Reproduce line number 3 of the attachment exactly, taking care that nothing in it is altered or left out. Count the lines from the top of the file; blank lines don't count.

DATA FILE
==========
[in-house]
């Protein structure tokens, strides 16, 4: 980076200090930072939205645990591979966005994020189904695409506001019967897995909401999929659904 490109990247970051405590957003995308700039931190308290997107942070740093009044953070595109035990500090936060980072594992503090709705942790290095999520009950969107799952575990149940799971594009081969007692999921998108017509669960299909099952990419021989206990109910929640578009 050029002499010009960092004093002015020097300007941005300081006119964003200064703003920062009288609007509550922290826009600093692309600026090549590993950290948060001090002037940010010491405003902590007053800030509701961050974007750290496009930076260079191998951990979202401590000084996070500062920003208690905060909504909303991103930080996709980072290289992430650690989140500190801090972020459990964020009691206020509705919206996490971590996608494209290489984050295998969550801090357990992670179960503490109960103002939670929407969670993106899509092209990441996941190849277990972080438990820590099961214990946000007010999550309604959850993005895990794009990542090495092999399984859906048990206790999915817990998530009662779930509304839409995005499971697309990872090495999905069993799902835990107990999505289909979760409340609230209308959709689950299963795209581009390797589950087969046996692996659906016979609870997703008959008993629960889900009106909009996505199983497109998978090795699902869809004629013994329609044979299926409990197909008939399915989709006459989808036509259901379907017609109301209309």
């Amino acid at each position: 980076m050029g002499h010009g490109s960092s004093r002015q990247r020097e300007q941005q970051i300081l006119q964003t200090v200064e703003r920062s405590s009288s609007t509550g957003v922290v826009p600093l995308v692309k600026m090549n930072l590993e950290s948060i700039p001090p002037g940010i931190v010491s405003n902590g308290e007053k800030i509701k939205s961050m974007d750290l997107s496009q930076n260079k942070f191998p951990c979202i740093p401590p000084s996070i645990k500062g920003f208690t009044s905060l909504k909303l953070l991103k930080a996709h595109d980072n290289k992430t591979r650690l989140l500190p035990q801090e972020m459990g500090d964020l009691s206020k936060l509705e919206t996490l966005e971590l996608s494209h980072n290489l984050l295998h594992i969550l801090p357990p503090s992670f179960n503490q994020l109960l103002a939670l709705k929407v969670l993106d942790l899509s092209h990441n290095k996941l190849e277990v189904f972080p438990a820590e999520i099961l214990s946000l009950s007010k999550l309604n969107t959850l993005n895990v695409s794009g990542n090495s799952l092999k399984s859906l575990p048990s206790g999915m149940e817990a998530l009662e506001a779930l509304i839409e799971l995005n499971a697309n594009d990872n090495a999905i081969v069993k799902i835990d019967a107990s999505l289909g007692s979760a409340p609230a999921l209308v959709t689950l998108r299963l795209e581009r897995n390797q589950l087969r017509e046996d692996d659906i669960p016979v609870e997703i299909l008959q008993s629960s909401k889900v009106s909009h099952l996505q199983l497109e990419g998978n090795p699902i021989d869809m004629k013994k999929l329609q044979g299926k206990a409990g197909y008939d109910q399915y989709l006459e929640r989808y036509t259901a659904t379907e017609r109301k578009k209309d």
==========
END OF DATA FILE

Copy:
């Amino acid at each position: 980076m050029g002499h010009g490109s960092s004093r002015q990247r020097e300007q941005q970051i300081l006119q964003t200090v200064e703003r920062s405590s009288s609007t509550g957003v922290v826009p600093l995308v692309k600026m090549n930072l590993e950290s948060i700039p001090p002037g940010i931190v010491s405003n902590g308290e007053k800030i509701k939205s961050m974007d750290l997107s496009q930076n260079k942070f191998p951990c979202i740093p401590p000084s996070i645990k500062g920003f208690t009044s905060l909504k909303l953070l991103k930080a996709h595109d980072n290289k992430t591979r650690l989140l500190p035990q801090e972020m459990g500090d964020l009691s206020k936060l509705e919206t996490l966005e971590l996608s494209h980072n290489l984050l295998h594992i969550l801090p357990p503090s992670f179960n503490q994020l109960l103002a939670l709705k929407v969670l993106d942790l899509s092209h990441n290095k996941l190849e277990v189904f972080p438990a820590e999520i099961l214990s946000l009950s007010k999550l309604n969107t959850l993005n895990v695409s794009g990542n090495s799952l092999k399984s859906l575990p048990s206790g999915m149940e817990a998530l009662e506001a779930l509304i839409e799971l995005n499971a697309n594009d990872n090495a999905i081969v069993k799902i835990d019967a107990s999505l289909g007692s979760a409340p609230a999921l209308v959709t689950l998108r299963l795209e581009r897995n390797q589950l087969r017509e046996d692996d659906i669960p016979v609870e997703i299909l008959q008993s629960s909401k889900v009106s909009h099952l996505q199983l497109e990419g998978n090795p699902i021989d869809m004629k013994k999929l329609q044979g299926k206990a409990g197909y008939d109910q399915y989709l006459e929640r989808y036509t259901a659904t379907e017609r109301k578009k209309d």